Gay Prague City Guide

First time in Prague? Then our gay Prague city guide page is for you



Prague is the capital and largest city of the Czech Republic. Located in the northwest of the country on the Vltava River, the city is home to about 2 million in its larger urban area.

Prague city centre has been listed as a UNESCO World Heritage Site since 1992. With a history dating back over a thousand years, Prague has many famous cultural sights, museums, theatres, galleries and other historical exhibits, attracting more than 4 million visitors a year.

The city also has a growing and exciting gay scene that can be enjoyed in any of Prague's gay bars, clubs and venues. Most of the gay scene can be found in and around the Vinohrady area.

Gay Rights in the Czech Republic

The Czech Republic is one of the most liberal countries in Central Europe when it comes to LGBT rights.  Homosexuality was decriminalised in 1962, and homosexual prostitution was decriminalised in 1990.

The age of consent is 15. In 2006, the country legalised registered partnerships for same-sex couples. The Army doesn't question the sexual orientation of soldiers and allows gay men to serve openly.

In 2016, the Czech Constitutional court struck down a ban which forbade people living in registered partnerships from adopting children as individuals. However, joint adoption of children by same-sex couples and adoption of a same-sex partner's child remains illegal.

Gay Scene

The Czech Republic has become a gay-friendly destination for travelers in recent years.  There is no gay epicentre in Prague, but much of the gay scene is concentrated around the trendy Vinohrady district, close to the Old Town city centre.

There are a few dozen Gay Bars, Gay Dance Clubs, Gay Saunas and Gay Cruise Clubs, and new gay establishments are opening all the time.

The city's most popular bar is Club Termax, the largest gay club in Prague and an extremely busy location on weekends. Termax attracts a younger gay crowd with it’s colourful and stylish interior, pop anthems and great drink deals. The club hosts a number of themed nights and drag performances.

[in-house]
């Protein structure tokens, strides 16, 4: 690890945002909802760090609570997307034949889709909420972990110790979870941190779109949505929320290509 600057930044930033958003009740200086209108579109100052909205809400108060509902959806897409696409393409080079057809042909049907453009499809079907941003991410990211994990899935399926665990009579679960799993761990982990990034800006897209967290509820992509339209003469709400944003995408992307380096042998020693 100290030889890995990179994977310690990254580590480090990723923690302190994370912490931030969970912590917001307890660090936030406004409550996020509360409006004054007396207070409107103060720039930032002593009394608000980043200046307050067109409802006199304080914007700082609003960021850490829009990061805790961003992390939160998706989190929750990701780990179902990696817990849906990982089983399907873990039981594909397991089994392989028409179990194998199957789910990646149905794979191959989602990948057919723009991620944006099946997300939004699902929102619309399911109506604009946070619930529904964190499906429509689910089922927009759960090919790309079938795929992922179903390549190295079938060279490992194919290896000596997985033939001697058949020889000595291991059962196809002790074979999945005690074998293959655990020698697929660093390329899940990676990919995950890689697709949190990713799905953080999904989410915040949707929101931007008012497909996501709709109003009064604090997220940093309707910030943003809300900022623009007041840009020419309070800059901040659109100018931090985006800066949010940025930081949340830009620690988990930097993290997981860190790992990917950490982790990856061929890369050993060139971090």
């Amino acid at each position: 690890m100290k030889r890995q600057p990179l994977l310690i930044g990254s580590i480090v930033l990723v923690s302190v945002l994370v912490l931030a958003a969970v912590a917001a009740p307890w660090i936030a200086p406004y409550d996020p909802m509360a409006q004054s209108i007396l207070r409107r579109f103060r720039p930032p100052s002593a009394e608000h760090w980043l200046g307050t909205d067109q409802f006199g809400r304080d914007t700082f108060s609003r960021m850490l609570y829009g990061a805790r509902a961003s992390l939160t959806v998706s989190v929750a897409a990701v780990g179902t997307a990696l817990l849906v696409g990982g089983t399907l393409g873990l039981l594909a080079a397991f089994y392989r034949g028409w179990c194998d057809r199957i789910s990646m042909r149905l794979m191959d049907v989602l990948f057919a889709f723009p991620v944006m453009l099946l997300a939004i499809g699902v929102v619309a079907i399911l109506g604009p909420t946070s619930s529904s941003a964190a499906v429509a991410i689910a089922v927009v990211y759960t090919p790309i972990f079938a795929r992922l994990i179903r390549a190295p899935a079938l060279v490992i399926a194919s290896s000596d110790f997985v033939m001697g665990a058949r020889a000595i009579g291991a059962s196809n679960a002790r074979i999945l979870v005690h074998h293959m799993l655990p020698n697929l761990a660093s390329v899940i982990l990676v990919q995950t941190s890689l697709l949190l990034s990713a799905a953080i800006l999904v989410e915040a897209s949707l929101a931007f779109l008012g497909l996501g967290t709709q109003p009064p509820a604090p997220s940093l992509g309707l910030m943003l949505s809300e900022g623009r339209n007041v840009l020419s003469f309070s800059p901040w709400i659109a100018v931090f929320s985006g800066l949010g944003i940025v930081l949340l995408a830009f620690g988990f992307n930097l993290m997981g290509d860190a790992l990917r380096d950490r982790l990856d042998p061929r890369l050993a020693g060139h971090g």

Klub 21 is another popular destination for LGBT+ locals and has been a focal point in the gay scene in Prague for years. The traditional Czech style pub is industrially brick-walled and has an edgy but friendly vibe that attracts a mixed crowd in terms of age and style.

Read More: A gay guide to Prague.


Gay hotels in Prague

The majority of Prague's best hotels are located in the centre of the city and are situated conveniently close to many of the most popular attractions. Many of the hotels in Prague are housed inside beautiful historic buildings, packed with original features and guests can enjoy being transported back in time during their stay. The city has a range of mid-range to luxury hotels and there are options for travelers of every interest and style.

One of the most elegant and luxurious hotels in Prague is The Grand Mark, a 5-star venue housed inside a stunning 17th-century palace. The hotel is just one of the luxury options available to guests wishing to stay in the city's iconic centre. Other options include Buddha-Bar and Hotel Kings Court.

Travelers looking to be located close to Prague's gay district should consider a hotel in the Vinohrady area. Hotels here offer guests easy access to the heart of the city's gay district and many such as Mosaic House promise guests a comfortable stay in a modern and elegant hotel.

Gay saunas in Prague 

Prague boasts Eastern Europe's largest and most frequented gay sauna scene. The saunas in Prague vary in terms of quality, cleanliness and cost, but as long as travelers research their destination beforehand they can enjoy a fun sauna visit.

Sauna Babylonia is Prague's largest sauna and has been operating since 1998. The sauna is also the most popular in the city and gets very busy at peak times. Babylonia has a range of facilities including Swedish steam rooms, video lounges and private cabins.